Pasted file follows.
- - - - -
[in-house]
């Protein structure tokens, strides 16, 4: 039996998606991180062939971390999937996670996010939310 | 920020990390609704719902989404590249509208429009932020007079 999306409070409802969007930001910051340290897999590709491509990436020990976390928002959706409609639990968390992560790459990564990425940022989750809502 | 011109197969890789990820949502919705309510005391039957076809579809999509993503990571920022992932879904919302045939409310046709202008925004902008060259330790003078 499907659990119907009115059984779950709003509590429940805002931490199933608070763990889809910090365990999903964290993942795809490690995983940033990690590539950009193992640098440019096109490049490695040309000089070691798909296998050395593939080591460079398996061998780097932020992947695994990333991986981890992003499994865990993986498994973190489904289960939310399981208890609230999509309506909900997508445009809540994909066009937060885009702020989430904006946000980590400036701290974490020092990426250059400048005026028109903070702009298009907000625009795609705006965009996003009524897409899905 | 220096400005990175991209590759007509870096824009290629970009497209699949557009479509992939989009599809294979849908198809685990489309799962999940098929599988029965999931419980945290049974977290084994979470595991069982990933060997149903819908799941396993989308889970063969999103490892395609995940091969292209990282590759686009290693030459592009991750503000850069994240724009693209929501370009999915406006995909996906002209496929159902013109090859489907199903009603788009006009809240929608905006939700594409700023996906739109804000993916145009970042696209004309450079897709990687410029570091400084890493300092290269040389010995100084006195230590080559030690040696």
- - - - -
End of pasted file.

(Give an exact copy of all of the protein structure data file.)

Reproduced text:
[in-house]
């Protein structure tokens, strides 16, 4: 039996998606991180062939971390999937996670996010939310 | 920020990390609704719902989404590249509208429009932020007079 999306409070409802969007930001910051340290897999590709491509990436020990976390928002959706409609639990968390992560790459990564990425940022989750809502 | 011109197969890789990820949502919705309510005391039957076809579809999509993503990571920022992932879904919302045939409310046709202008925004902008060259330790003078 499907659990119907009115059984779950709003509590429940805002931490199933608070763990889809910090365990999903964290993942795809490690995983940033990690590539950009193992640098440019096109490049490695040309000089070691798909296998050395593939080591460079398996061998780097932020992947695994990333991986981890992003499994865990993986498994973190489904289960939310399981208890609230999509309506909900997508445009809540994909066009937060885009702020989430904006946000980590400036701290974490020092990426250059400048005026028109903070702009298009907000625009795609705006965009996003009524897409899905 | 220096400005990175991209590759007509870096824009290629970009497209699949557009479509992939989009599809294979849908198809685990489309799962999940098929599988029965999931419980945290049974977290084994979470595991069982990933060997149903819908799941396993989308889970063969999103490892395609995940091969292209990282590759686009290693030459592009991750503000850069994240724009693209929501370009999915406006995909996906002209496929159902013109090859489907199903009603788009006009809240929608905006939700594409700023996906739109804000993916145009970042696209004309450079897709990687410029570091400084890493300092290269040389010995100084006195230590080559030690040696």